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Living With Complex Post Traumatic Stress Disorder

My qualifications to write about complex PTSD are, BA(Hons) mental health and I am a trained person centred counsellor who has Complex PTSD


What Is Complex PTSD And PTSD Distinction?

PTSD was first recognised as an anxiety condition that affected mainly war veterans who experienced traumatic events of war. PTSD is a condition officially recognised in main stream society in the 1980's and describes exposure to a relatively brief but devastating and traumatic event. The event could be a war, near death experience, an accident, a terrorist incident, a rape, or, through being the victim of an act of violence or abuse. PTSD can be caused by a single traumatic event.

Complex post traumatic disorder (C-PTSD) is caused by long-lasting and repeated abuse and trauma that was ongoing for months or years and was, or is, ongoing. C-PTSD is an anxiety condition brought about through the constant exposure to frightening, stressful and distressing traumatic life events.

Both conditions of PTSD and C-PTSD result from the experiencing of a deeply traumatic event which can leave us feeling constantly afraid and intensely anxious. We feel frightened and untrusting in most situations we find ourselves in. We are constantly in a high state of controlled fear, in flight or fight response and always alert to danger.

Someone with PTSD or Complex PTSD often relive the traumatic event's through memories, nightmares and intrusive flashbacks. Seeing vivid images of the traumatic experience in the mind feels like reliving the event and we feel traumatised as if the event were happening now.

There were times I thought I could not cope with the images and memories of the past. Like many out there who are feeling traumatised and trying to get on with life, I felt the pain of being unable to feel happy, Often when we are traumatised but are not aware of the cause, we live with feelings of loneliness, isolation, irritability. anger and guilt as we try and deal with the constant negative thoughts. feelings and behaviours we experience.

Mental health disorders are common with the condition of both PTSD's and I experienced depression, panic attacks, have difficulty with concentrating, thinking and memory problems as well as insomnia and nightmares. These symptoms have been severe enough and persistent enough to have a devastating impact on my day-to-day life. Repeated traumatic events can leave us feeling mentally scarred and we struggle to deal with the damage of emotional or psychological trauma.

Both anxiety conditions can leave us feeling intensely afraid and unable to relax even when we are free of the danger we experience in the past. We live with the fear that comes with feeling unsafe in the world we live in. The slightest noise or disturbance can be a trigger for our bodies to go into feelings of high alert as anxiety escalates. Constant intrusive memories, thoughts or flashbacks can be triggers of a panic attack.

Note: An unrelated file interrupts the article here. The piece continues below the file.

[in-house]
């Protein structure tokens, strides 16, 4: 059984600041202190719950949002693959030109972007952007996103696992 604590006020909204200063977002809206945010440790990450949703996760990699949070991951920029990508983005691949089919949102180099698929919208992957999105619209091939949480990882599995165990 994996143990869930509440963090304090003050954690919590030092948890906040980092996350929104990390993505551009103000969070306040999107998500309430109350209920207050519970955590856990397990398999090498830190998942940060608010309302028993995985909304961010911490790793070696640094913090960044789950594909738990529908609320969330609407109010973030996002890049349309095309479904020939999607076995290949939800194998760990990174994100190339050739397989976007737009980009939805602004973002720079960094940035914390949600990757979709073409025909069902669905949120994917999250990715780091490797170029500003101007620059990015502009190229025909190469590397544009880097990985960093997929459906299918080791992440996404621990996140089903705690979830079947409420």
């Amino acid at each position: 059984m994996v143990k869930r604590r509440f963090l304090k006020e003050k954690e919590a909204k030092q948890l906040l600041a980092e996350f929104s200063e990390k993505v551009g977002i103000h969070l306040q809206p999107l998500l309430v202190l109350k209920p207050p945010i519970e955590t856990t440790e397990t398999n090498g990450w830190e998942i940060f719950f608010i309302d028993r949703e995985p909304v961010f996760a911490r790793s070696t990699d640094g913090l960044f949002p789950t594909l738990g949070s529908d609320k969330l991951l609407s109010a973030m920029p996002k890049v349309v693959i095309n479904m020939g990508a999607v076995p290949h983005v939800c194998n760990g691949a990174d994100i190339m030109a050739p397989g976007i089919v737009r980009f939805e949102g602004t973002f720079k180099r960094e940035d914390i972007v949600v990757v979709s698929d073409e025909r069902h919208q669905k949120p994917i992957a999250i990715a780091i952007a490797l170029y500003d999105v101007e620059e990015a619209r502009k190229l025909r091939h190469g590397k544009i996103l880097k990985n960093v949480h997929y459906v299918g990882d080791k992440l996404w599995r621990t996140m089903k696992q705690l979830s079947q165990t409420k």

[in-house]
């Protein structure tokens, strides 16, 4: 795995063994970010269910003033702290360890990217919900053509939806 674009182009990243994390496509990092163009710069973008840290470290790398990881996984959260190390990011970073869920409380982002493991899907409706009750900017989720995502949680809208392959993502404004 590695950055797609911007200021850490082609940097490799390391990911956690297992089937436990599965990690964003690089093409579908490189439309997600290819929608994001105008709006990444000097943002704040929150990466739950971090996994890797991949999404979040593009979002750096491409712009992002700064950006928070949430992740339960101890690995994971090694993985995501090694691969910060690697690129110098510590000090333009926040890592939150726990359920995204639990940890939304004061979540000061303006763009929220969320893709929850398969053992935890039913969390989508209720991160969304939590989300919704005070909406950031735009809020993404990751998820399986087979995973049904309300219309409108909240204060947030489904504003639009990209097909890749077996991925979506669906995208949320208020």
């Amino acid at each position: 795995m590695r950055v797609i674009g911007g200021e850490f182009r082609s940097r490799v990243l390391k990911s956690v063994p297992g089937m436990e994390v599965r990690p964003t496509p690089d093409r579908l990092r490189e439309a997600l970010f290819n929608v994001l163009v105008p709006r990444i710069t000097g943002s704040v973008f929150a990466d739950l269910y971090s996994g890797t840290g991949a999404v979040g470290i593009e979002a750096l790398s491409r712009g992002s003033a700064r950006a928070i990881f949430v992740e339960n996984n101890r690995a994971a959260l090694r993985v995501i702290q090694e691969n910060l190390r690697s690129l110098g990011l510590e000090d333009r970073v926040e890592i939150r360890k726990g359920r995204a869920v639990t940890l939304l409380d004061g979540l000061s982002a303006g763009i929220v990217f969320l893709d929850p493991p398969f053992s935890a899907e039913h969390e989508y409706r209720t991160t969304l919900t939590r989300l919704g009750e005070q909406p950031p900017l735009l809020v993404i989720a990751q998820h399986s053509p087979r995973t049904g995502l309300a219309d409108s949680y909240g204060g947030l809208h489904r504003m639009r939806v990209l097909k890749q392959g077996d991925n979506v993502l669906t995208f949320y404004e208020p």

So, the difference between the two disorders is the frequency of the trauma. While PTSD is caused by a single traumatic event, C-PTSD is caused by repeated and long-lasting trauma.

Cause Of Complex Post Traumatic Stress Disorder, My Experience

Constant emotional and physical abuse in childhood or adults can be the cause of complex PTSD. Often abused children develop PTSD but do not show symptoms of this condition until later on in life, or, symptoms can manifest very early on in someone who has experienced repeated constant abuse. It is possible to suppress feelings of severe distress and forget about the traumatic event but those that do try and forget, tend to live a miserable life until they become aware of how they are feeling and why.

I tell my story of living with treatment resistant Complex PTSD in the hopes of highlighting and bringing awareness to how this disorder can affect the life of those who have experienced many traumatic events. This is my story and how I developed complex PTSD from a very early age and how I manage my emotions and fears.

I was given the last rites on my day of birth and the ceremony was recorded in my local church and I am grateful I survived to tell story.

My mother was a raging, violent, alcoholic women who rejected me at birth. She often inflicted serious injuries on me and I was traumatised from a very early age. When I was eighteen months old my mother threw a garden spade at me and it hit me in the head. She left me for dead and bleeding on the kitchen floor whilst she chose to run away and get drunk. I am grateful that my neighbour found me on that day and got me to hospital. The injuries were severe and there were more severe injuries that I experienced at the hands of my mother including strangling me unconsciousness on more than one occasion.

I was described by others as a withdrawn child but my mother called me a backward child. She blamed my injuries on me being stupid and clumsy and so, there was no escape from the constant state of trauma. In my mothers care the abuse was traumatising and from a very young age I was experiencing PTSD.

My father sexually and physically abused me from a very young age. I was terrified of him and in his care I had traumatic experience after traumatic experience. A child who has been repeatedly abused have a risk of developing Complex PTSD in later life.

From the age of fourteen I was in an abusive relationship with my partner for seven years. He had made a promise to me that having a child would prove my love for him. My immaturity believed he loved me even though he beat me because I was desperate to be loved. I had a child at the age of eighteen and the abuse continued. I was in a constant state of trauma and eventually diagnosed with Complex PTSD.


Symptoms Of Complex PTSD

I was diagnosed at a very young age with an anxiety, depression, panic disorder, complex PTSD and Obsessive Compulsive Disorder (OCD). I had difficulty controlling my emotions and I always felt that I had to keep my bubbling emotions and feelings under control. I was not allowed to feel sad, happy, hurt, angry or needy because If I showed any emotion in front of my parents, I would be punished. I became withdrawn and I suppressed all my feelings and retreated to an inner world.